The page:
Diversity in Tech
Two links this week in this category.
- Linux Journal published this piece by Doc Searls in December. It makes a call for more female involvement in Linux.
Susan Sons wrote a response, 'Girls and Software', which I thought contained some interesting points. A trio of quotes I thought were thought provoking:
Unfortunately, our society has set girls up to be anything but technologists. My son is in elementary school. Last year, his school offered a robotics class for girls only. When my son asked why he couldn't join, it was explained to him that girls need special help to become interested in technology, and that if there are boys around, the girls will be too scared to try.
My son came home very confused. You see, he grew up with a mom who coded while she breastfed and brought him to his first LUG meeting at age seven weeks. The first time he saw a home-built robot, it was shown to him by a local hackerspace member, a woman who happens to administer one of the country's biggest supercomputers. Why was his school acting like girls were dumb?
Thanks so much, modern-day "feminism", for putting very unfeminist ideas in my son's head.
The new breed of open-source programmer isn't like the old. They've changed the rules in ways that have put a spotlight on my sex for the first time in my 18 years in this community.
When we call a man a "technologist", we mean he's a programmer, system administrator, electrical engineer or something like that. The same used to be true when we called a woman a "technologist". However, according to the new breed, a female technologist might also be a graphic designer or someone who tweets for a living. Now, I'm glad that there are social media people out there—it means I can ignore that end of things—but putting them next to programmers makes being a "woman in tech" feel a lot like the Programmer Special Olympics.
It used to be that I was comfortable standing side by side with men, and no one cared how I looked. Now I find myself having to waste time talking about my gender rather than my technology...otherwise, there are lectures:
The "you didn't have a woman on the panel" lecture. I'm on the panel, but I'm told I don't count because of the way I dress: t-shirt, jeans, boots, no make-up.
The "you desexualize yourself to fit in; you're oppressed!" lecture. I'm told that deep in my female heart I must really love make-up and fashion. It's not that I'm a geek who doesn't much care how she looks.
The "you aren't representing women; you'd be a better role model for girls if you looked the part" lecture. Funny, the rest of the world seems very busy telling girls to look fashionable (just pick up a magazine or walk down the girls' toy aisle). I don't think someone as bad at fashion as I am should worry about it.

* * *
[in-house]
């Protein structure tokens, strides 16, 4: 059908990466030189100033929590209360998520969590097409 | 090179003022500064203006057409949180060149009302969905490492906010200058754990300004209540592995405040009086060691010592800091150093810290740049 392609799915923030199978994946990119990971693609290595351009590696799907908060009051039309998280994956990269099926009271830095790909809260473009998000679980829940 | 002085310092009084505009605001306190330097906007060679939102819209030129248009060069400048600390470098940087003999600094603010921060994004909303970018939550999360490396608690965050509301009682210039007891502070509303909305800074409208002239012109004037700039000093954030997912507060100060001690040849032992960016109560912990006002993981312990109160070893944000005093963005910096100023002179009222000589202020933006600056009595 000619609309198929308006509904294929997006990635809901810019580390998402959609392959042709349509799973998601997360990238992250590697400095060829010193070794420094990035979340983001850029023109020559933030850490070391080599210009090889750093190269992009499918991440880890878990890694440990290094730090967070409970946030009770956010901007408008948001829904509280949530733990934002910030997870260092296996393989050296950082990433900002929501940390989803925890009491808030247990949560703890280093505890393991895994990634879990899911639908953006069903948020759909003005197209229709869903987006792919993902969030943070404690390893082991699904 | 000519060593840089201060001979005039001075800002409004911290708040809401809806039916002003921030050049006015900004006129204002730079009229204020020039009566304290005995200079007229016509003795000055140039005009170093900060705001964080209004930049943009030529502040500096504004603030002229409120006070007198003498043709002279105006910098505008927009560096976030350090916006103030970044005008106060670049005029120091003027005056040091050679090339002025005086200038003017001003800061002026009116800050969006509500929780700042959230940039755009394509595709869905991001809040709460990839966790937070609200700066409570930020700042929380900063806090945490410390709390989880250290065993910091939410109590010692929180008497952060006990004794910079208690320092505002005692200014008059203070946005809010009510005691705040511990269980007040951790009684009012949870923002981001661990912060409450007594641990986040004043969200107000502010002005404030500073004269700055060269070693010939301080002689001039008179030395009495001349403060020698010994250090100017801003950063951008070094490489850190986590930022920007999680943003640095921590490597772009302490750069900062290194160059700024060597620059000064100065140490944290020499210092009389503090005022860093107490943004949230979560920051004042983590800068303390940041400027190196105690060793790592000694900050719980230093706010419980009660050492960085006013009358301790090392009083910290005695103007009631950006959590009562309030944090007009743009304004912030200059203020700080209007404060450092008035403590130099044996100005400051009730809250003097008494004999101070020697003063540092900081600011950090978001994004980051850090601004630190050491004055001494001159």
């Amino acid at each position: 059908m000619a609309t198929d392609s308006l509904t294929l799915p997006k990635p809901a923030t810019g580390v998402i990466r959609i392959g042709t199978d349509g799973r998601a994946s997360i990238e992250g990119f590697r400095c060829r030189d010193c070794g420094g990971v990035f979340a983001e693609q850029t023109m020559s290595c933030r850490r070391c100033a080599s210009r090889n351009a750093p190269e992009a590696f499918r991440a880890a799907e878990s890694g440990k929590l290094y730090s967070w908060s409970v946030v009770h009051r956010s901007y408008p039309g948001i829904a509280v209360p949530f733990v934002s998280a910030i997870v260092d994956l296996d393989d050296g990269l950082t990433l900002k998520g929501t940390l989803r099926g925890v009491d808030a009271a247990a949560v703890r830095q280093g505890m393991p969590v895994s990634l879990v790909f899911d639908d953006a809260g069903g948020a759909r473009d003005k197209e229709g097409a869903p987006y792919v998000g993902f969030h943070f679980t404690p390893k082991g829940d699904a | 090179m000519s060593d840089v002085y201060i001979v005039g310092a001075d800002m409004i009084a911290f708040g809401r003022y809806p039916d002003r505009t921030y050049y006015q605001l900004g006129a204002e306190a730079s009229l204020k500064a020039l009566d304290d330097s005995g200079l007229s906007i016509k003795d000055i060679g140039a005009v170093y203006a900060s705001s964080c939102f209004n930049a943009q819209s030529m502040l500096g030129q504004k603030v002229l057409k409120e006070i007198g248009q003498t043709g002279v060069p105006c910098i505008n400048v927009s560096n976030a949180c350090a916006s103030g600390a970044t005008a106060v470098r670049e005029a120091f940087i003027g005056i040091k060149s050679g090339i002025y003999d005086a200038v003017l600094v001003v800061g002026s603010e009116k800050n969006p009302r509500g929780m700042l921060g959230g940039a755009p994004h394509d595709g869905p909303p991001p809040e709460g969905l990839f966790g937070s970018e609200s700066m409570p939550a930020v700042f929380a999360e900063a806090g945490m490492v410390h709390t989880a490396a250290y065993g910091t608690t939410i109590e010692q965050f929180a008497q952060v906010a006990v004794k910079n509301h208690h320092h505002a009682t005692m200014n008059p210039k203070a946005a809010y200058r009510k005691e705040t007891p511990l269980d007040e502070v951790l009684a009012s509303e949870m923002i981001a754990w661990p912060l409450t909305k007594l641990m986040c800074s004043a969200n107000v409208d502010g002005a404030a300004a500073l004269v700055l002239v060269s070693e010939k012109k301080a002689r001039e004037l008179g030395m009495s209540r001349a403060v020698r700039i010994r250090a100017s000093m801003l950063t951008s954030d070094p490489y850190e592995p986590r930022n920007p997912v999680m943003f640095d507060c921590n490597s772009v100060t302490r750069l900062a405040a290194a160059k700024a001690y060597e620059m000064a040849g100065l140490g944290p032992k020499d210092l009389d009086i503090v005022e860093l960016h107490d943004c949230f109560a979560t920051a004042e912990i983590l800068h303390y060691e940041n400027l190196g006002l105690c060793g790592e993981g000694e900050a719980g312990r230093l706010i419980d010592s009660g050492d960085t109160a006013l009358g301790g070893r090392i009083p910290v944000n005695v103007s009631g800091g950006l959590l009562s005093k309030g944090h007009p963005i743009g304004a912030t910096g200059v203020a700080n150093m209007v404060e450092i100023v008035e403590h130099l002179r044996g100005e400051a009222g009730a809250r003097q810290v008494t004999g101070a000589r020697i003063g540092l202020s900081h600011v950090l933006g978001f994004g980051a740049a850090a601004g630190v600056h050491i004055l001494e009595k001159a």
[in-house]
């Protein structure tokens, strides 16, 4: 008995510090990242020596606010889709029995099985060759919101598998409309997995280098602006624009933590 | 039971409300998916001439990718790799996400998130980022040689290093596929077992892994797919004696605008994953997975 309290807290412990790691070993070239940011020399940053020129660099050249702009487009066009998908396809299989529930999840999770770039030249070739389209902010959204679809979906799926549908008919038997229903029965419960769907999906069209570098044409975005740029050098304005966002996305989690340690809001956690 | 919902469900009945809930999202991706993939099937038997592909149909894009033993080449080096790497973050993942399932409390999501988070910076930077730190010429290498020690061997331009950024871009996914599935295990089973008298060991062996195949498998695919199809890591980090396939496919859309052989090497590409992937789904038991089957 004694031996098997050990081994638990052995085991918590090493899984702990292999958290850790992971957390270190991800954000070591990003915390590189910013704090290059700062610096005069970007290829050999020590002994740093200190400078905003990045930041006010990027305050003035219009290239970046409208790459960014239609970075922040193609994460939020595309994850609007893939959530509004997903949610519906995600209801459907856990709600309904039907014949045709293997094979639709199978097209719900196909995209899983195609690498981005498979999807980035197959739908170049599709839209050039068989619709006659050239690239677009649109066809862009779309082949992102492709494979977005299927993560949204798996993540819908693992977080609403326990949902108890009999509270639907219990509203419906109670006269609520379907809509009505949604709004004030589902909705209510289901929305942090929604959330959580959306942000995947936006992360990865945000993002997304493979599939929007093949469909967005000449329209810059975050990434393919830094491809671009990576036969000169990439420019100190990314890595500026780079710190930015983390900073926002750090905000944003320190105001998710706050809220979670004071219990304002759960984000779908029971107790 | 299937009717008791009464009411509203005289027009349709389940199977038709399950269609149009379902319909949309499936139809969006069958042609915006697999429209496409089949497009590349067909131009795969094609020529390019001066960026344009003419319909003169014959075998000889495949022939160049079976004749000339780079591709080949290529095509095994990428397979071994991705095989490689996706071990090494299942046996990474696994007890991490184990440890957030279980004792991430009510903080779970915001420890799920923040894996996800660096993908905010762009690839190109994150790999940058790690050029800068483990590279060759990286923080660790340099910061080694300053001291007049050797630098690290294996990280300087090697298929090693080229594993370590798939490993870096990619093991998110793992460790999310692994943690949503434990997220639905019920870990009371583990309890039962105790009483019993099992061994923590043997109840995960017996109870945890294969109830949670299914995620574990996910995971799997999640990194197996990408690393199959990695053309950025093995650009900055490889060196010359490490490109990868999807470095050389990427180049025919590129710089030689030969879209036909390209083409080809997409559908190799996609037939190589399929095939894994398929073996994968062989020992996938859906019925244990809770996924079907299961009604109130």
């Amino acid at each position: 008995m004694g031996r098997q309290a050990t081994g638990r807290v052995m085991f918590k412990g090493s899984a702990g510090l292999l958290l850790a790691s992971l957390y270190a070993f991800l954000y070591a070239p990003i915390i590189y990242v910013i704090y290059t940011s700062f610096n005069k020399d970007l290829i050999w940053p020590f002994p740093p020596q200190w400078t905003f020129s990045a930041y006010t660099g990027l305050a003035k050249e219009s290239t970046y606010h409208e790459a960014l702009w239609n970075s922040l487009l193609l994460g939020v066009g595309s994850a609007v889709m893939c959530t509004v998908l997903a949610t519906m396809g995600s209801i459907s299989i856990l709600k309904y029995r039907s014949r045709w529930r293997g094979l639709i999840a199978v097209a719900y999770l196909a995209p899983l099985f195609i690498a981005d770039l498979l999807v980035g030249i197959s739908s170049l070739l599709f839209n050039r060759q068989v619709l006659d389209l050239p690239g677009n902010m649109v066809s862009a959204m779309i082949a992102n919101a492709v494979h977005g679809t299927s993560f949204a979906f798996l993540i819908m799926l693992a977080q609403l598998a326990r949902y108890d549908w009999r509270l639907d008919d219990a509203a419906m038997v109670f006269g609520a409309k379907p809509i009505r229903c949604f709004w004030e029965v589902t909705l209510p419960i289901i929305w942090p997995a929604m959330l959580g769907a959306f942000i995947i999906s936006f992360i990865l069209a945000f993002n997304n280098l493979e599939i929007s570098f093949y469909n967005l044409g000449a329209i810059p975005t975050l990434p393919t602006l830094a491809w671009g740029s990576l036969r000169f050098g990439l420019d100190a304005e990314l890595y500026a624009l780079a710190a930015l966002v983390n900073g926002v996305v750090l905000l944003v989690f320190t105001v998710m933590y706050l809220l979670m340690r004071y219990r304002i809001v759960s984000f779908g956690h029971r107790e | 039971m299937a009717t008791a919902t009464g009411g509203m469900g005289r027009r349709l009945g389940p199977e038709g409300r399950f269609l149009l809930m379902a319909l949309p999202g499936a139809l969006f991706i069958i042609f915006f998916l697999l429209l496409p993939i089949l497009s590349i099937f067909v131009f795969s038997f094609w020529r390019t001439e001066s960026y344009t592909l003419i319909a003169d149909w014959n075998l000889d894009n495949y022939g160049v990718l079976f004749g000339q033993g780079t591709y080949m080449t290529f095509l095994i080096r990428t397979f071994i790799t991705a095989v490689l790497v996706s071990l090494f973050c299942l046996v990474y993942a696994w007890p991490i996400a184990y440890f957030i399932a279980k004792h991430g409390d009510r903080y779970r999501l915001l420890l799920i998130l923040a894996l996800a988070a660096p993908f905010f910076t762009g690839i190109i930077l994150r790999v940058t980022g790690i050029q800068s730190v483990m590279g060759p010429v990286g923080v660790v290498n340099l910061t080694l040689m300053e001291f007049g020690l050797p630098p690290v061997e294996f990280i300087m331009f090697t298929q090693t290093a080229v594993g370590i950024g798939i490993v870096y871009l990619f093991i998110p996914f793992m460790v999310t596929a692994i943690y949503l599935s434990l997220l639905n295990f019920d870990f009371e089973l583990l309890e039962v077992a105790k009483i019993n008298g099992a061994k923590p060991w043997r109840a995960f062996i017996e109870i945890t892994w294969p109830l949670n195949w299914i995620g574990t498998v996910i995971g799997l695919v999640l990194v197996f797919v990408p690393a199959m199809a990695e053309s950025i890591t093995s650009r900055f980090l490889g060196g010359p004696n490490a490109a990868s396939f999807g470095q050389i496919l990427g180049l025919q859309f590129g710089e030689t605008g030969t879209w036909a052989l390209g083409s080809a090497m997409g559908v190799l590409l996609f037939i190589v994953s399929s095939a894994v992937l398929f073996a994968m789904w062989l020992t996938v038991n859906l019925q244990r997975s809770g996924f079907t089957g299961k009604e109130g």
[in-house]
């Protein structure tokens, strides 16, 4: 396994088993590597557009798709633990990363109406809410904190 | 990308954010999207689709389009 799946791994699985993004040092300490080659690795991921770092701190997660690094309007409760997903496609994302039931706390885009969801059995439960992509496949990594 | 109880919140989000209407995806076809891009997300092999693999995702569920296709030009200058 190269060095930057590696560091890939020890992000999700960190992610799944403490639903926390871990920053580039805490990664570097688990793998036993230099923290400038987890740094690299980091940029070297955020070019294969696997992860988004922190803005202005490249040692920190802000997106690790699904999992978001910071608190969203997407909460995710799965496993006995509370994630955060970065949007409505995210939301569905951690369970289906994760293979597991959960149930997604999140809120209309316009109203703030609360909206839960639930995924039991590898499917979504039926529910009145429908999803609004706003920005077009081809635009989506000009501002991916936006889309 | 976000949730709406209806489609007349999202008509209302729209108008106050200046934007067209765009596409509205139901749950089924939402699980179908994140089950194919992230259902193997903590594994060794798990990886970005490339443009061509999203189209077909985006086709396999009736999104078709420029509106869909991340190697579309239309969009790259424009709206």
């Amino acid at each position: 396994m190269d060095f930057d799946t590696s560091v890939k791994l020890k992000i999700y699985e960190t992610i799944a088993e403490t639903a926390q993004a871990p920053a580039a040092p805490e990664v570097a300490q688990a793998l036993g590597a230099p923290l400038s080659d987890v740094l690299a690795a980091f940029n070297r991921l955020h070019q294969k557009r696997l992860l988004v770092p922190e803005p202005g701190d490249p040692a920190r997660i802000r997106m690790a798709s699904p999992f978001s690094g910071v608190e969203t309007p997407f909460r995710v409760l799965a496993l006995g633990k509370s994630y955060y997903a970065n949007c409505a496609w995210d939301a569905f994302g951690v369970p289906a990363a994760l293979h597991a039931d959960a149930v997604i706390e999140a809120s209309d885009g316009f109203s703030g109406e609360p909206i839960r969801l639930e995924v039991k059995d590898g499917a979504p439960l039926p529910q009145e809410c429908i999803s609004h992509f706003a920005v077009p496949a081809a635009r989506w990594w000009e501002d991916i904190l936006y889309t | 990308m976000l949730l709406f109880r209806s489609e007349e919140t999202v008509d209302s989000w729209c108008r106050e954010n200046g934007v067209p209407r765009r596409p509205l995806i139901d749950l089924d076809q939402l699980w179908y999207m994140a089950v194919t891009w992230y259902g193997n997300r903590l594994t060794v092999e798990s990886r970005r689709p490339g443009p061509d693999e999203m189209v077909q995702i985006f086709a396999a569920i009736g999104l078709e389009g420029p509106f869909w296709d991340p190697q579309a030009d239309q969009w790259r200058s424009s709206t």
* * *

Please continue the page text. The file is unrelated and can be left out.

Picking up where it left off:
With one exception, I've heard these lectures only from women, and women who can't code at that. Sometimes I want to shout "you're not a programmer, what are you doing here?!"
I've also come to realize that I have an advantage that female newcomers don't: I was here before the sexism moral panic started. When a dozen guys decide to drink and hack in someone's hotel room, I get invited. They've known me for years, so I'm safe. New women, regardless of competence, don't get invited unless I'm along. That's a sexual harassment accusation waiting to happen, and no one will risk having 12 men alone with a single woman and booze. So the new ladies get left out.
I came to the Open Source world because I liked being part of a community where my ideas, my skills and my experience mattered, not my boobs. That's changed, and it's changed at the hands of the people who say they want a community where ideas, skills and experience matter more than boobs.
There aren't very many girls who want to hack. I imagine this has a lot to do with the fact that girls are given fashion dolls and make-up and told to fantasize about dating and popularity, while boys are given LEGOs and tool sets and told to do something. I imagine it has a lot to do with the sort of women who used to coo "but she could be so pretty if only she didn't waste so much time with computers". I imagine it has a lot to do with how girls are sold on ephemera—popularity, beauty and fitting in—while boys are taught to revel in accomplishment.
Give me a young person of any gender with a hacker mentality, and I'll make sure they get the support they need to become awesome. Meanwhile, buy your niece or daughter or neighbor girl some LEGOs and teach her to solder. I love seeing kids at LUG meetings and hackerspaces—bring them! There can never be too many hackers.
Do not punish the men simply for being here. "Male privilege" is a way to say "you are guilty because you don't have boobs, feel ashamed, even if you did nothing wrong", and I've wasted too much of my time trying to defend good guys from it. Yes, some people are jerks. Call them out as jerks, and don't blame everyone with the same anatomy for their behavior. Lumping good guys in with bad doesn't help anyone, it just makes good guys afraid to interact with women because they feel like they can't win. I'm tired of expending time and energy to protect good men from this drama.
Interesting piece. I've been sitting on this piece for about a week now. I can't decide what I think about it if I'm honest. I find myself unconvinced that we need to go back to days before gender was an issue, but I also can't articulate why this doesn't seem the right course of action.
- Interesting slide from ISSCC showing a die shot of IBM's POWER8:
- I enjoyed John Regehr's “What I Accomplished in Grad School". I'll have to think about summarizing my years in Grad School once I'm out.